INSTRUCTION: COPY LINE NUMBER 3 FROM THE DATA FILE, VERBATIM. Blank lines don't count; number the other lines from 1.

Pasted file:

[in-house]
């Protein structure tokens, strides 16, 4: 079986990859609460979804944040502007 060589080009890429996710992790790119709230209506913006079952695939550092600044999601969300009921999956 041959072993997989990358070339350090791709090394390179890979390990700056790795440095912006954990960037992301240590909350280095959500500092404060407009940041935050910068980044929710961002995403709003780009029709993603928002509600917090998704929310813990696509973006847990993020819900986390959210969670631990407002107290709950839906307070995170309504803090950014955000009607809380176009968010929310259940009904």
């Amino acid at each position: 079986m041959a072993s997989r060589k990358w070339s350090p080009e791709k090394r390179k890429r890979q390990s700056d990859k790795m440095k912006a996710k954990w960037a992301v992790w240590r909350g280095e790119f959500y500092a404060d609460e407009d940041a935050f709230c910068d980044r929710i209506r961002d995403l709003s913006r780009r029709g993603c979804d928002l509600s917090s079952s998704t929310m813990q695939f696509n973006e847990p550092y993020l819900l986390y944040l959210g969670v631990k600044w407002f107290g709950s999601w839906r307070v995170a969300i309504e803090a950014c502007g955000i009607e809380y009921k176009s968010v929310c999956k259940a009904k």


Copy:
């Amino acid at each position: 079986m041959a072993s997989r060589k990358w070339s350090p080009e791709k090394r390179k890429r890979q390990s700056d990859k790795m440095k912006a996710k954990w960037a992301v992790w240590r909350g280095e790119f959500y500092a404060d609460e407009d940041a935050f709230c910068d980044r929710i209506r961002d995403l709003s913006r780009r029709g993603c979804d928002l509600s917090s079952s998704t929310m813990q695939f696509n973006e847990p550092y993020l819900l986390y944040l959210g969670v631990k600044w407002f107290g709950s999601w839906r307070v995170a969300i309504e803090a950014c502007g955000i009607e809380y009921k176009s968010v929310c999956k259940a009904k």